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The Value of ISS in Pediatric Trauma: Time for a New Definition of Severe Injury?
Joshua B. Brown, MD, MSc1, Mark L. Gestring, MD2, Christine M. Leeper, MD1,3, Jason L. Sperry, MD, MPH1, Andrew B. Peitzman, MD1, Timothy R. Billiar, MD1, Barbara A. Gaines, MD1,3. 1University of Pittsburgh, Pittsburgh, PA, 2University of Rochester Golisano Children's Hospital, Rochester, NY, 3Children's Hospital of Pittsburgh, Pittsburgh, PA.

Background: Injury severity score (ISS)>15 historically defines severe injury; however, no studies evaluate whether ISS performs similarly between children and adults. Our objective was to evaluate ISS for identification of severely injured children.

Methods: Patients from the Pennsylvania trauma registry 2000-2013 were included. Children were defined as age<16years. Logistic regression predicted mortality from ISS for children and adults. Optimal ISS cut-off for mortality was determined in children. Regression also evaluated association between mortality and maximum AIS in each body-region, controlling for age, mechanism, non-accidental trauma. Analysis was performed in single and multisystem injuries.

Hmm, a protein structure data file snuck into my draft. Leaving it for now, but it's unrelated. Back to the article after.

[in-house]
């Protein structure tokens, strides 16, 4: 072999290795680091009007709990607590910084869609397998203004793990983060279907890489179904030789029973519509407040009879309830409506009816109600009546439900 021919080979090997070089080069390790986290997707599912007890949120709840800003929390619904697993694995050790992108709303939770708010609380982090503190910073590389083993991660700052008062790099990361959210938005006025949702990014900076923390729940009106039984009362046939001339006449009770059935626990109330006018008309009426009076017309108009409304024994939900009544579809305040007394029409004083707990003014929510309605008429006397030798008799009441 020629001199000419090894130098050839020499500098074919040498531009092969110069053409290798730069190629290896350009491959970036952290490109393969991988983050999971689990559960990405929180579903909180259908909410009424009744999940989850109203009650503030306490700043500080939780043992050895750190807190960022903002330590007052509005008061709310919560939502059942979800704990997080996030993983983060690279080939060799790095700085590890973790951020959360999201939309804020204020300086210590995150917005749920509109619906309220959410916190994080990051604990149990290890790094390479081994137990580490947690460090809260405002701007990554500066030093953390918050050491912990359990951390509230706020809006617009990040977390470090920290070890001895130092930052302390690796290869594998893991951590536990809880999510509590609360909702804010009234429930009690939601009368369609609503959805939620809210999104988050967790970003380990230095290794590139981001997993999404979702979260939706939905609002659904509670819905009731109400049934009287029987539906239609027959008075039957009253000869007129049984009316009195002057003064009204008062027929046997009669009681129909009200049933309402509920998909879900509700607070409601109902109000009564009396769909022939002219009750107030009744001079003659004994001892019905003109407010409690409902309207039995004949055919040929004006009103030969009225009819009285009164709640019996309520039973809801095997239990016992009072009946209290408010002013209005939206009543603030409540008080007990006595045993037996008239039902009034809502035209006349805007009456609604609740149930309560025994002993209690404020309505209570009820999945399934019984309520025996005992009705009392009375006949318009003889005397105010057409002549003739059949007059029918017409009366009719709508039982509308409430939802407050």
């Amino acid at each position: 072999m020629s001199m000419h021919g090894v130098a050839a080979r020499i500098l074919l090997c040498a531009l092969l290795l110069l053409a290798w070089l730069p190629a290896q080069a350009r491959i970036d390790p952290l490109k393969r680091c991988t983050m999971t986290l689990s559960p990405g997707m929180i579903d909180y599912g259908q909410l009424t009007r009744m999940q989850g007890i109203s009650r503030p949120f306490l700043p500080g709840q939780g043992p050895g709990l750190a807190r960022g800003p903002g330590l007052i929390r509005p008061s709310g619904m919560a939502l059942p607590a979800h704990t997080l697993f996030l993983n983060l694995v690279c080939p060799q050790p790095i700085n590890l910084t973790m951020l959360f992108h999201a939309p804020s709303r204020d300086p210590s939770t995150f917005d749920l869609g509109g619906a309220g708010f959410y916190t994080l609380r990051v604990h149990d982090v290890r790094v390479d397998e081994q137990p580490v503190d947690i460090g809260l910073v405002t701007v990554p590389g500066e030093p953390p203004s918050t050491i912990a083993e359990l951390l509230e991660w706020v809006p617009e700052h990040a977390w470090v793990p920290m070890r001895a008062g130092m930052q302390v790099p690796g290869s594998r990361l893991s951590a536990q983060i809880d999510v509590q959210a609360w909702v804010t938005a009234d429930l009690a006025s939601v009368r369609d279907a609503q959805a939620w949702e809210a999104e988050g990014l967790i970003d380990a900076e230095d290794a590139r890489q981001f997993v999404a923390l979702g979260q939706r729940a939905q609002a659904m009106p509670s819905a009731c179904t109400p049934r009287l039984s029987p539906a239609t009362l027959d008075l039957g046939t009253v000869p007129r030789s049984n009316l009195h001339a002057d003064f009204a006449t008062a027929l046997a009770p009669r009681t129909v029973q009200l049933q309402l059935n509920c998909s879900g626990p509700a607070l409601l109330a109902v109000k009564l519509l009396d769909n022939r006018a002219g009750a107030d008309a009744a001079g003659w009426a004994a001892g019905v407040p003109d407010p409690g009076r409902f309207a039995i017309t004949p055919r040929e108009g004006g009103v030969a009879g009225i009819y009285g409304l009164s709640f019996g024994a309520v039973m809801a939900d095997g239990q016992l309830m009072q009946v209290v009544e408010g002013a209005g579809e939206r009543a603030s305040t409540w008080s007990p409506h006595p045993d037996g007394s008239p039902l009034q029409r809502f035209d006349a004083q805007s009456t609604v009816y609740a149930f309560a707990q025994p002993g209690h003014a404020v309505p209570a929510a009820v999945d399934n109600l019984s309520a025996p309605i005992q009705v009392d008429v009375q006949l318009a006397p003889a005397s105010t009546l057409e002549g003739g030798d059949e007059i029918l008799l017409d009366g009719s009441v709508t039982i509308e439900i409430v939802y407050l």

Results: 352,127 adults and 50,579 children were included. Children had similar mortality at ISS=25 as adults at ISS=15 (Figure). Optimal ISS cut-off in children was ISS>25 and had better diagnostic characteristics compared to ISS>15 (AUC 0.89; 95%CI 0.88-0.91 vs. AUC 0.82; 95%CI 0.81-0.84, p<0.01). In children with single system injury, increased mortality was associated with head (OR 4.80; 95%CI 2.61-8.84, p<0.01) and chest maximum AIS (OR 3.55; 95%CI 1.81-6.97, p<0.01), but not abdomen/face/neck/spine/extremity AIS (p>0.05). For multisystem injury, all body region AIS were associated with mortality except extremities.

Conclusions: ISS>25 may be a more appropriate definition of severe injury in children. Only head and chest injury drive mortality in children with single system injury. Mortality may not universally be the optimal endpoint in children. These findings should be considered in benchmarking/performance improvement.

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